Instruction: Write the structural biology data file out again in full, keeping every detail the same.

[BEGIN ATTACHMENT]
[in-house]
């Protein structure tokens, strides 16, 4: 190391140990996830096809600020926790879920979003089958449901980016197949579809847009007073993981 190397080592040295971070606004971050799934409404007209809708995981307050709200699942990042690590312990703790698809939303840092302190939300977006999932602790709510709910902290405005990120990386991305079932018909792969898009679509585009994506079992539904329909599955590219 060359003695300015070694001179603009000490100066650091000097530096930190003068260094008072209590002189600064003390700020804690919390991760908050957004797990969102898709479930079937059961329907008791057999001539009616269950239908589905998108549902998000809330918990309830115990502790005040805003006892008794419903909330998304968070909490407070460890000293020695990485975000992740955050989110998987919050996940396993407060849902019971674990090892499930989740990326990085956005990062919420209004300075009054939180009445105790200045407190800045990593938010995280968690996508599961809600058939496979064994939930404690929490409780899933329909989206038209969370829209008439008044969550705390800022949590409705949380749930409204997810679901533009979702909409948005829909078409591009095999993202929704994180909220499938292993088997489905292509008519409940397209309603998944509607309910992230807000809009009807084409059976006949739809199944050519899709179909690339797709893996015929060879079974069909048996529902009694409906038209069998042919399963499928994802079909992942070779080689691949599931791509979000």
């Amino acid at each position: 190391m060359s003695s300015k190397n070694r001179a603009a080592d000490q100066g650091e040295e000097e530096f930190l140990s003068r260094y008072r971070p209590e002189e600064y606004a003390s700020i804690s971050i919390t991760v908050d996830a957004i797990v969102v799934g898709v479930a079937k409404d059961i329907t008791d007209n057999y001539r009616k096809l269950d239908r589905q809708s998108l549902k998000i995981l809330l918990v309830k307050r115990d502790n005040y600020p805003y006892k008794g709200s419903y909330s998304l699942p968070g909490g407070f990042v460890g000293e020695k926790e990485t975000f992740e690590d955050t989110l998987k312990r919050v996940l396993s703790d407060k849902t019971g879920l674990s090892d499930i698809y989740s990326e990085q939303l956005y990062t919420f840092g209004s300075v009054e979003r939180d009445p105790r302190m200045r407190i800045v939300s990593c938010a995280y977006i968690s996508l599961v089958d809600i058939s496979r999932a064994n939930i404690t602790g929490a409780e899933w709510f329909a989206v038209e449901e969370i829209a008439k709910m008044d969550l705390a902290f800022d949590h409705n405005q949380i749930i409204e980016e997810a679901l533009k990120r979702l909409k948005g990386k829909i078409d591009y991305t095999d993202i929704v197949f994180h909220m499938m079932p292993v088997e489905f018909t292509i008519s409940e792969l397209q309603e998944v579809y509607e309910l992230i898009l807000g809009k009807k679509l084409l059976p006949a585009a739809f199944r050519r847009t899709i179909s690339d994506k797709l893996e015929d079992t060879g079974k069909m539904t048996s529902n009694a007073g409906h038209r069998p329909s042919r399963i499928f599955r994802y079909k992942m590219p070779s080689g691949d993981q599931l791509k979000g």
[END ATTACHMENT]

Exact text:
[in-house]
């Protein structure tokens, strides 16, 4: 190391140990996830096809600020926790879920979003089958449901980016197949579809847009007073993981 190397080592040295971070606004971050799934409404007209809708995981307050709200699942990042690590312990703790698809939303840092302190939300977006999932602790709510709910902290405005990120990386991305079932018909792969898009679509585009994506079992539904329909599955590219 060359003695300015070694001179603009000490100066650091000097530096930190003068260094008072209590002189600064003390700020804690919390991760908050957004797990969102898709479930079937059961329907008791057999001539009616269950239908589905998108549902998000809330918990309830115990502790005040805003006892008794419903909330998304968070909490407070460890000293020695990485975000992740955050989110998987919050996940396993407060849902019971674990090892499930989740990326990085956005990062919420209004300075009054939180009445105790200045407190800045990593938010995280968690996508599961809600058939496979064994939930404690929490409780899933329909989206038209969370829209008439008044969550705390800022949590409705949380749930409204997810679901533009979702909409948005829909078409591009095999993202929704994180909220499938292993088997489905292509008519409940397209309603998944509607309910992230807000809009009807084409059976006949739809199944050519899709179909690339797709893996015929060879079974069909048996529902009694409906038209069998042919399963499928994802079909992942070779080689691949599931791509979000």
């Amino acid at each position: 190391m060359s003695s300015k190397n070694r001179a603009a080592d000490q100066g650091e040295e000097e530096f930190l140990s003068r260094y008072r971070p209590e002189e600064y606004a003390s700020i804690s971050i919390t991760v908050d996830a957004i797990v969102v799934g898709v479930a079937k409404d059961i329907t008791d007209n057999y001539r009616k096809l269950d239908r589905q809708s998108l549902k998000i995981l809330l918990v309830k307050r115990d502790n005040y600020p805003y006892k008794g709200s419903y909330s998304l699942p968070g909490g407070f990042v460890g000293e020695k926790e990485t975000f992740e690590d955050t989110l998987k312990r919050v996940l396993s703790d407060k849902t019971g879920l674990s090892d499930i698809y989740s990326e990085q939303l956005y990062t919420f840092g209004s300075v009054e979003r939180d009445p105790r302190m200045r407190i800045v939300s990593c938010a995280y977006i968690s996508l599961v089958d809600i058939s496979r999932a064994n939930i404690t602790g929490a409780e899933w709510f329909a989206v038209e449901e969370i829209a008439k709910m008044d969550l705390a902290f800022d949590h409705n405005q949380i749930i409204e980016e997810a679901l533009k990120r979702l909409k948005g990386k829909i078409d591009y991305t095999d993202i929704v197949f994180h909220m499938m079932p292993v088997e489905f018909t292509i008519s409940e792969l397209q309603e998944v579809y509607e309910l992230i898009l807000g809009k009807k679509l084409l059976p006949a585009a739809f199944r050519r847009t899709i179909s690339d994506k797709l893996e015929d079992t060879g079974k069909m539904t048996s529902n009694a007073g409906h038209r069998p329909s042919r399963i499928f599955r994802y079909k992942m590219p070779s080689g691949d993981q599931l791509k979000g």